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We're creating a basic MUD and want it to save/load from a MySQL database, as an initial command, we want to have an initial "Do you have a character?" prompt, we have the "no" part sorted out, and it successfully saves to the database. However, I'm having trouble with the "yes" part, more specifically, having it check the DB for a specific entry against user input to make sure it exists, and consequently load the data.

Here's my current code:

global name
name = ''
savename = ("INSERT INTO CharactersDB (ID) VALUES (%s)")
loadname = ("SELECT ID FROM CharactersDB WHERE ID=%s")

def newname():
    global name
    newchar = raw_input("Do you have a character? (y/n) ")
    if newchar == 'y':
        login = raw_input("Please enter your Character's name: ")
        logincheck = cur.execute(loadname, login)
        if login == logincheck:
            print "pass"
            print "Successfully loaded ", login, "from the database"

            print "Sorry, could not find you in the database"
            print "Or it just isn't working"

        name = raw_input("Please enter a new name: ")
        #save new name to the database
        cur.execute(savename, name)
        print "Name saved, you are now called ", name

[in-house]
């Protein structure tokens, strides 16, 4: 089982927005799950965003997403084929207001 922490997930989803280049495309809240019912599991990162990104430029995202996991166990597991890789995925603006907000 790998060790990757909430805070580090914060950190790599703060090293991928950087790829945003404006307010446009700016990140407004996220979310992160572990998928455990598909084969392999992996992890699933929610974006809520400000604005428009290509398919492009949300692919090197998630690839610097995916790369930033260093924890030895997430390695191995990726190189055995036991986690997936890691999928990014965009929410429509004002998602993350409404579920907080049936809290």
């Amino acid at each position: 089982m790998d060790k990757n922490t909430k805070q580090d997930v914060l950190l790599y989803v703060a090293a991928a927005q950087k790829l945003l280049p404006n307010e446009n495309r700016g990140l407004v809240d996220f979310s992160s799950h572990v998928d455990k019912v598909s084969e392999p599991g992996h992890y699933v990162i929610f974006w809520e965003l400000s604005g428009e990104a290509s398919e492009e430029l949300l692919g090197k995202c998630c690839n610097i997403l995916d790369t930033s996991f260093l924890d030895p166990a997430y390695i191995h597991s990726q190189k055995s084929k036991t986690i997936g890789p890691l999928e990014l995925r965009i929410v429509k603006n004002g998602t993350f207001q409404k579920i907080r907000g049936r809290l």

return name


I don't have any errors, it just goes from the first if statement to the second one, saving the "new" name (though no changes are made to the db since the entry already exists)

share|improve this question
up vote 1 down vote accepted

Accord to the DB API the return value of cur.execute is undefined. So if you use

logincheck = cur.execute(loadname, login)

then your code will be relying on the particular behavior of your database adapter. MySQLdb for example, returns the primary key of the row selected (if it exists), or 0L if there is no such row. Nevertheless, I think it is better not to rely on this.

Your code will be a little more general if you instead stick to only those behaviors guaranteed by the DB API.

Instead you could use

cur.execute(loadname, login)
logincheck = cur.fetchone()

This will make logincheck a tuple (if a row exists) or the value None. If login is an ID in CharactersDB, then logincheck will look like the tuple (login, ), not the string login. If login is not an ID, then logincheck will be None.

So the if-statement could then look like this:

if logincheck is None:
    print("Sorry, could not find you in the database\nOr it just isn't working")
    print("pass\nSuccessfully loaded {} from the database".format(login))
share|improve this answer
Sorry, the indentation was my fault with spacing incorrectly when I pasted the code. But thanks! I will try that right now – Mathieu Jul 6 '13 at 19:03
I guess this is a silly question (we're still very new to programming in general), but with your new if statement, how does that check against the logincheck? – Mathieu Jul 6 '13 at 19:27
Oops, my mistake. It should be if logincheck is None, not if login is None. – unutbu Jul 6 '13 at 19:32
awesome, works perfectly! Thank you so much! This was a huge step, since the rest of the data is essentially just replaces login with the other data assigned to the character. – Mathieu Jul 6 '13 at 19:34

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